Another embodiment of the invention includes the address query from the SCP 314 to the call center resource processor 324 for the absolute address instead of the address query originating from the call processing system 316. The call processing system 316 transmits a SCP query to SCP 314 to generate the address query for the call center resource processor 324. After receiving the SCP query, the SCP 314 transmits the address query to identify the absolute address of the call center resource 340 for the call center resource processor 324. The SCP 314 receives the address response including the absolute address and the service data from the call center resource processor 324. The SCP 314 then transmits the SCP response including the absolute address and the service data to the call processing system 316.

FIG. 7A depicts a message sequence chart for the call center resource processor 324. The resource management processor 406 transmits the resource information related to the availability and capability of the call center resource 340 to the call center database 404. The resource management processor 406 updates the call center database 404 with the resource information when the state of the call center resource 340 changes such as an agent becoming available. The force management processor 408 transmits the planning information for the call center resource 340 to the call center database 404. The force management processor 408 can update the call center database 404 with the planning information at regular time intervals like every five minutes. The call center database 404 will then have all the call center resource's 340 availability and capability information for identification of an absolute address.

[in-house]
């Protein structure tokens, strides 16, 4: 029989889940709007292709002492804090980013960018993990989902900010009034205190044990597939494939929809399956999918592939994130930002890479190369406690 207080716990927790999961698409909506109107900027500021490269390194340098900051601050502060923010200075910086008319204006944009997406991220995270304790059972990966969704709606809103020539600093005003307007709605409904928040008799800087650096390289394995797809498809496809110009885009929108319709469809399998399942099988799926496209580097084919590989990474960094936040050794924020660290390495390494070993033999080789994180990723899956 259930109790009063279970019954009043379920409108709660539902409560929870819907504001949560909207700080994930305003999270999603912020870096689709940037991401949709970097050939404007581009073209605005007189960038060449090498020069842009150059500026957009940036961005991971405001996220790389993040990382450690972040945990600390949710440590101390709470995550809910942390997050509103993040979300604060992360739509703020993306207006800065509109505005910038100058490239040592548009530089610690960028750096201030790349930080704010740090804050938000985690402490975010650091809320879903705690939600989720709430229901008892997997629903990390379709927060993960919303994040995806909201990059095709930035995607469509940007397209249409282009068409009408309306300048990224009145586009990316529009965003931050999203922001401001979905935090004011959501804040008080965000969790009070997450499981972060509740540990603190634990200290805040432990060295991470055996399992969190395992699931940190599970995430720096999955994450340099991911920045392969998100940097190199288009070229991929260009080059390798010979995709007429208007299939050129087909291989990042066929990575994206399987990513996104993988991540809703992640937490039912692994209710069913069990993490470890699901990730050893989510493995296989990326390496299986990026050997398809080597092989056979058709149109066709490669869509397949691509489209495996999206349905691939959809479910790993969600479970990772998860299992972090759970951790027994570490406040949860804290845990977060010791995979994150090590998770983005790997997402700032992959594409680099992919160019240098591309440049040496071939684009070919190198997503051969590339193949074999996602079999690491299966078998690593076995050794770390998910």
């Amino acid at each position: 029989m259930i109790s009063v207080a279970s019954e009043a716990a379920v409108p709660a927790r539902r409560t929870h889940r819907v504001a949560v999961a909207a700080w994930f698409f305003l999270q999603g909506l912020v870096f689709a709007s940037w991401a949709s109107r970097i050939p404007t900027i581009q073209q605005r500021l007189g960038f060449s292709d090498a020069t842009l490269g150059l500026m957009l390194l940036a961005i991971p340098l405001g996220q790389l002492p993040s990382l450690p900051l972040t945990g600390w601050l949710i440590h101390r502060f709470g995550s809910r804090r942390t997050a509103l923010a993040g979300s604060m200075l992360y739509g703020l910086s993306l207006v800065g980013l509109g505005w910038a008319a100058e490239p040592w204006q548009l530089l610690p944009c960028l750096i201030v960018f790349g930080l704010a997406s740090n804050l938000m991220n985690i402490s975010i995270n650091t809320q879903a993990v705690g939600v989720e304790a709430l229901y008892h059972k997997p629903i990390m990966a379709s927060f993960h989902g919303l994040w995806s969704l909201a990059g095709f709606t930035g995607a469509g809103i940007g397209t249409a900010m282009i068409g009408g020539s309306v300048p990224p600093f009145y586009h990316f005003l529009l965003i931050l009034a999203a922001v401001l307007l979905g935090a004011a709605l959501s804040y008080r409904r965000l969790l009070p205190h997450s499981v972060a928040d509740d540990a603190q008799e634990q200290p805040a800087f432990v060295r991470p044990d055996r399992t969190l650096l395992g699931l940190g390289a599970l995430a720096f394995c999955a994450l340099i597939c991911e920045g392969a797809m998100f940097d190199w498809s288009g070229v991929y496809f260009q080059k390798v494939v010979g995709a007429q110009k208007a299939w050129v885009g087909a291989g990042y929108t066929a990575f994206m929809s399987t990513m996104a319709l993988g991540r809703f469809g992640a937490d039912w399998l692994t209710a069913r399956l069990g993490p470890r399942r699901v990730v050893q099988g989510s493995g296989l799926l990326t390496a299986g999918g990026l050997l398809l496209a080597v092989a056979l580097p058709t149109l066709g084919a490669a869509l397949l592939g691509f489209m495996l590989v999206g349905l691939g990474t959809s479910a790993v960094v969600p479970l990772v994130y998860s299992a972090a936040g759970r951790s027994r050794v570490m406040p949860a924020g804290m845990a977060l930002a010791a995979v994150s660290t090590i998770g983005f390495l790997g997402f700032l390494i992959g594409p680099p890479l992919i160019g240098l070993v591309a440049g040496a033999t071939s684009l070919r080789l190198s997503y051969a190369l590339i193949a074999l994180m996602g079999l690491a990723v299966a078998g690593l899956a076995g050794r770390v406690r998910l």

The call processing system 316 transmits the address query to the pre-routing processor 402 for an absolute address to route the call to. The pre-routing processor 402 then transmits a database query to the call center database 404 and receives the resource information from the call center database 404. The pre-routing processor 402 also receives the service data from the call center database 404. The pre-routing processor 402 then transmits an ESP query to the ESP host IVR manager 412 for prompting information. The ESP host IVR manager 412 can play a script to receive prompting information such as customer entered digits. Other variations of scripts are discussed above. The ESP host IVR manager then transmits the prompting information to the pre-routing processor 402.

The pre-routing processor 402 then identifies the absolute address based on the resource information. The pre-routing processor 402 may also base identification on any service data including the prompting information. After identification, the pre-routing processor 402 transmits an address response with the absolute address and the service data to the call processing system 316 through the control link 322.